U.S. Water News Online
OKLAHOMA CITY -- About 2 billion gallons of Oklahoma water
end up behind a Texas dam every year, the Oklahoma Water Resources
Board says, and officials say they are ready to go to court to get
the water back.
Duane Smith, the board's executive director, says he still hopes
that is not necessary. State officials will try again to negotiate a
solution at a Canadian River Compact Commission meeting in Santa Fe,
``Both states have agreed to get together, talk and try to resolve
the issue, but no resolution is on the table,'' Smith said. ``We are
at the end of trying to negotiate. Something different has to
Smith said Texas will most probably have to agree to release some
of the reservoir's water.
``We need to have a breakthrough -- and right now, I am not
optimistic that will happen -- or we are going to court.''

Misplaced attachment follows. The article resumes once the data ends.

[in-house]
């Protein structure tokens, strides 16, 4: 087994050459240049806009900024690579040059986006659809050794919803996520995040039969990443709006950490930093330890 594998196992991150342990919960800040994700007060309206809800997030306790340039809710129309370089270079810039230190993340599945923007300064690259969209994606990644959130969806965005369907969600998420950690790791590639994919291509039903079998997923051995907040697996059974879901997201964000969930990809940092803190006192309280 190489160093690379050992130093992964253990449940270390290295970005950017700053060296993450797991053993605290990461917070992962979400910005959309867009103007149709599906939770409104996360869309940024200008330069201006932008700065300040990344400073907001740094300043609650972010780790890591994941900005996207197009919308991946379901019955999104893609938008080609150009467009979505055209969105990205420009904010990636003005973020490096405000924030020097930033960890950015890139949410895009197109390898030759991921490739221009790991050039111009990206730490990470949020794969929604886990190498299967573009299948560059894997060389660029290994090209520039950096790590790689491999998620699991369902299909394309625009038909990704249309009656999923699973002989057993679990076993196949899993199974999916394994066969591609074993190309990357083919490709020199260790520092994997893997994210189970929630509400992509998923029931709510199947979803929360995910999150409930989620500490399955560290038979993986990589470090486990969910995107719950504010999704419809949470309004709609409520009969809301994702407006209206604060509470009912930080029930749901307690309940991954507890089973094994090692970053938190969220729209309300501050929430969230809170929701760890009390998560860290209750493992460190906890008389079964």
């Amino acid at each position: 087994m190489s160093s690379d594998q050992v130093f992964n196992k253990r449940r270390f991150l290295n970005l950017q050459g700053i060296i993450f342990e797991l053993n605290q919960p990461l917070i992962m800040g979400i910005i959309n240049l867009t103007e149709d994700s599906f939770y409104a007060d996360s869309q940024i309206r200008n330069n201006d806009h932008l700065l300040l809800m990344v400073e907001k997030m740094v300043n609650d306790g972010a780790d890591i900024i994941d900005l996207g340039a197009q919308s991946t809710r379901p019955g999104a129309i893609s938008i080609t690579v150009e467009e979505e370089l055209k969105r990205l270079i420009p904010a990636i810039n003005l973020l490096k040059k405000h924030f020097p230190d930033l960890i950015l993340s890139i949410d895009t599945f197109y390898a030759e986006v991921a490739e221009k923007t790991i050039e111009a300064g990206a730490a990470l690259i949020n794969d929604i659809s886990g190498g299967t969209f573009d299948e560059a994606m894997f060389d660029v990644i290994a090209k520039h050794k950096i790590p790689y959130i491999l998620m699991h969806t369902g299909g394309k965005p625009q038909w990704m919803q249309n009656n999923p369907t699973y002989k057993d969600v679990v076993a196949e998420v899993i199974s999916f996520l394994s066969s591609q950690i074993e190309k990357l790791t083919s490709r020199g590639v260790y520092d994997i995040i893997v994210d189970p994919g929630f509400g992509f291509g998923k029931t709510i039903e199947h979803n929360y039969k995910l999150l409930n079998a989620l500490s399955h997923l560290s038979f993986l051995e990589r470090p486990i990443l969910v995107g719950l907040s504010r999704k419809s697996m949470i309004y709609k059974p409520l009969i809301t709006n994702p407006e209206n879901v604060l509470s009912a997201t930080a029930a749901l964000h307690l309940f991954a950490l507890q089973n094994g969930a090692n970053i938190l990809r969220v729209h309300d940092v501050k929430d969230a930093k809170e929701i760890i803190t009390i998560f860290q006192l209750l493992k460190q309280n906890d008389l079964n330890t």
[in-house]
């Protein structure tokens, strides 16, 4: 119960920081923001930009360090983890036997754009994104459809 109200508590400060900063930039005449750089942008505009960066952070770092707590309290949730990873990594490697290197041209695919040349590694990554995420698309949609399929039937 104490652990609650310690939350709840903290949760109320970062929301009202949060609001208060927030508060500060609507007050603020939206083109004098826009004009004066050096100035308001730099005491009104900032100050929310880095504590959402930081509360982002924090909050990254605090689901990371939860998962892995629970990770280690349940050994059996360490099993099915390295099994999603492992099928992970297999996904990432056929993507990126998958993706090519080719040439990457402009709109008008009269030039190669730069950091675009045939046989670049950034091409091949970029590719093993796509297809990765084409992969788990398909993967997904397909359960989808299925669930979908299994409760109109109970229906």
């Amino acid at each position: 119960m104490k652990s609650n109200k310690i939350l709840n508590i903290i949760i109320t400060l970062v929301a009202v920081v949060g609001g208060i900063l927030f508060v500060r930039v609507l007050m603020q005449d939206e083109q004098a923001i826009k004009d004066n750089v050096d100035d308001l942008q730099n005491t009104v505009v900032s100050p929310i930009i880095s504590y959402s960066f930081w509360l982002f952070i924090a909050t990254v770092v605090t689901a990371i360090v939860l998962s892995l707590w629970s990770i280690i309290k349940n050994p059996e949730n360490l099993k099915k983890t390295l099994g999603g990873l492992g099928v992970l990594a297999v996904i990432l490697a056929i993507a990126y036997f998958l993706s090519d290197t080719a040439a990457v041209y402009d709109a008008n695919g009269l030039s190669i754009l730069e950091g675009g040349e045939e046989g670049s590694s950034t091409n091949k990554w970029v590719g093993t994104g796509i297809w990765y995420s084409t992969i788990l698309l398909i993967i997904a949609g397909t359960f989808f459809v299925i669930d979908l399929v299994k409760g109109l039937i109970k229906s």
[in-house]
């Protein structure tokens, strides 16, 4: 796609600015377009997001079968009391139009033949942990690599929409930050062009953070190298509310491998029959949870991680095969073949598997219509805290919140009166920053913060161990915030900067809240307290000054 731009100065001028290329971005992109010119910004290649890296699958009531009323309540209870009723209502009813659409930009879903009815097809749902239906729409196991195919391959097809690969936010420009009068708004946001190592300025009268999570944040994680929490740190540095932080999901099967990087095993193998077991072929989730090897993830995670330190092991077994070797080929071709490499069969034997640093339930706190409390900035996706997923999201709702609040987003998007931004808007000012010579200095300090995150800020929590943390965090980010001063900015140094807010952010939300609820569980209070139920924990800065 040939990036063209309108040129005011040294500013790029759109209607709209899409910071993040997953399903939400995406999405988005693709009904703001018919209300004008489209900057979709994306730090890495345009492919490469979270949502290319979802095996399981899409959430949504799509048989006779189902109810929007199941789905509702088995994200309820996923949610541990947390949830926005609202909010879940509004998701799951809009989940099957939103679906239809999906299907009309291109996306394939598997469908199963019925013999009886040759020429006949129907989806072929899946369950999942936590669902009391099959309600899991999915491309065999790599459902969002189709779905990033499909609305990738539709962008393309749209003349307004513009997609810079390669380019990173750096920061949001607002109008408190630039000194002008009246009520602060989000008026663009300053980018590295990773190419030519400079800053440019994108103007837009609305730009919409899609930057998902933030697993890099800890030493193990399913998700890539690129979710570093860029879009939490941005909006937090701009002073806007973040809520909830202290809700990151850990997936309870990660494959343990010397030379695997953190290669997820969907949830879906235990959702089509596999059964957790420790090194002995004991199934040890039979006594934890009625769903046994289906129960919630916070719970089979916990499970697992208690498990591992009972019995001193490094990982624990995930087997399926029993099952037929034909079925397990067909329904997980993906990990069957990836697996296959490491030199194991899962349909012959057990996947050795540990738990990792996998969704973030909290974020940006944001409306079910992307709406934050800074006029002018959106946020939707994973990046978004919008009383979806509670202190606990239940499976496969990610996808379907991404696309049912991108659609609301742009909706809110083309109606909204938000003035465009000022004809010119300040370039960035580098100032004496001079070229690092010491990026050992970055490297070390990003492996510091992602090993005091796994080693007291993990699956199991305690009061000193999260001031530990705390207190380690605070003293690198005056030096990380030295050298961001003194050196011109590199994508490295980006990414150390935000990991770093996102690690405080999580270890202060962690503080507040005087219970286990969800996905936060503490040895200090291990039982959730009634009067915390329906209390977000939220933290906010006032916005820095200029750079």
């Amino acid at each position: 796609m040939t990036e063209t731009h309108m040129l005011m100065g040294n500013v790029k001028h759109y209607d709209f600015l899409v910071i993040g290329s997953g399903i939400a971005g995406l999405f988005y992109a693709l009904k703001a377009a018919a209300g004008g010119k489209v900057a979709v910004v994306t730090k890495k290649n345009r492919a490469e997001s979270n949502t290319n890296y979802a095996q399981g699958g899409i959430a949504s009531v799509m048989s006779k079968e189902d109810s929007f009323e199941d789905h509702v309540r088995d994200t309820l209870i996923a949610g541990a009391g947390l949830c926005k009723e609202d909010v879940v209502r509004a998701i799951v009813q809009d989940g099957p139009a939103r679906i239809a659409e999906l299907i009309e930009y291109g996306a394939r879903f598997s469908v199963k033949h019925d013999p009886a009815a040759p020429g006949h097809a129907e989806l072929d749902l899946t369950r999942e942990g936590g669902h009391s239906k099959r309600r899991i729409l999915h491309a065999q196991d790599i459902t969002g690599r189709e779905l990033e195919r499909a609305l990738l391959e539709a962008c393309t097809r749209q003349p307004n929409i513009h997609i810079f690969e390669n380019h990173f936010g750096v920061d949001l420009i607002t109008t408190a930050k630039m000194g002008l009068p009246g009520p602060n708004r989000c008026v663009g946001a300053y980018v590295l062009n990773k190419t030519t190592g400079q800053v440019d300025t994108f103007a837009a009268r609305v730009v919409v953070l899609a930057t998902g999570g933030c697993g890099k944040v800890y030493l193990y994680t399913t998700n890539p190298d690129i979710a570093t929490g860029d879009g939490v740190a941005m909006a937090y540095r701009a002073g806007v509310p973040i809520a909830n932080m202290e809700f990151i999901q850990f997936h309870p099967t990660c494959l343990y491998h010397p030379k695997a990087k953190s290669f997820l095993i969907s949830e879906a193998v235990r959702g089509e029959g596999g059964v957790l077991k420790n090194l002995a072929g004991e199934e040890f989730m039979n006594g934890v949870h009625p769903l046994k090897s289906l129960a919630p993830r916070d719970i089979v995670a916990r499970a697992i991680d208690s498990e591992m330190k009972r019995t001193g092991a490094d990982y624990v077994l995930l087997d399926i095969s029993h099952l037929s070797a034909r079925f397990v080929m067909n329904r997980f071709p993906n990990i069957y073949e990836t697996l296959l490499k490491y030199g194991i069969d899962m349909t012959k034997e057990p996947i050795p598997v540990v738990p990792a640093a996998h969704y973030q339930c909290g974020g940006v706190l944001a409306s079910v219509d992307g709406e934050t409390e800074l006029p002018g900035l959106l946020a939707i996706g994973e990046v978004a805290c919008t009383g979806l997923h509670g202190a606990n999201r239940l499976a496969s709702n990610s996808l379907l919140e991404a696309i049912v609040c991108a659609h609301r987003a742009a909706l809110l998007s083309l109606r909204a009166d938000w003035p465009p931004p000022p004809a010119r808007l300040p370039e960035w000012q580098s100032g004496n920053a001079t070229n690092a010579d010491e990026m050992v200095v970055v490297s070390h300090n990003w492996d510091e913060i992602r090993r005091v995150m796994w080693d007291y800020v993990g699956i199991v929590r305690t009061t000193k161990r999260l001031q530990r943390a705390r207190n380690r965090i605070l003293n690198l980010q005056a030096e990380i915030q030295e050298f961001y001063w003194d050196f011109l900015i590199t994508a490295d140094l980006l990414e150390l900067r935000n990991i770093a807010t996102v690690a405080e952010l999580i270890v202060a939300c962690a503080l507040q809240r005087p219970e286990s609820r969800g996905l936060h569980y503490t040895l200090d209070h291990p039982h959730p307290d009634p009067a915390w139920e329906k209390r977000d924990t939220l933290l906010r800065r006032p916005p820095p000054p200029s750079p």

Roger Cox, Texas' representative on the Canadian River Compact
Commission, sounded more hopeful.
``Even a bad settlement is better than a good lawsuit,'' he said.
``Our state stands ready to reach a resolution -- a solution we can
all live with.''
Oklahoma's position is that Texas should not have built a
reservoir on Palo Duro Creek, a stream that flows into Oklahoma's
Canadian River basin. Oklahoma officials say the reservoir violates a
Canadian compact provision that permits projects in the basin only if
they serve municipal water needs.
Texas officials claim the lake was built to provide water to
cities. The reservoir does not serve any, Oklahoma officials say.
Without the dam, the water would flow into Overholser and Hefner
lakes and be used in Oklahoma City.
Palo Duro Reservoir covers 8,984 acres and catches rainfall from a
614-square-mile area. It has 48 miles of shoreline and an average
depth of 46 feet. It can store up 19.8 billion gallons of water.
The lake is about 10 miles north of Spearman, Texas.
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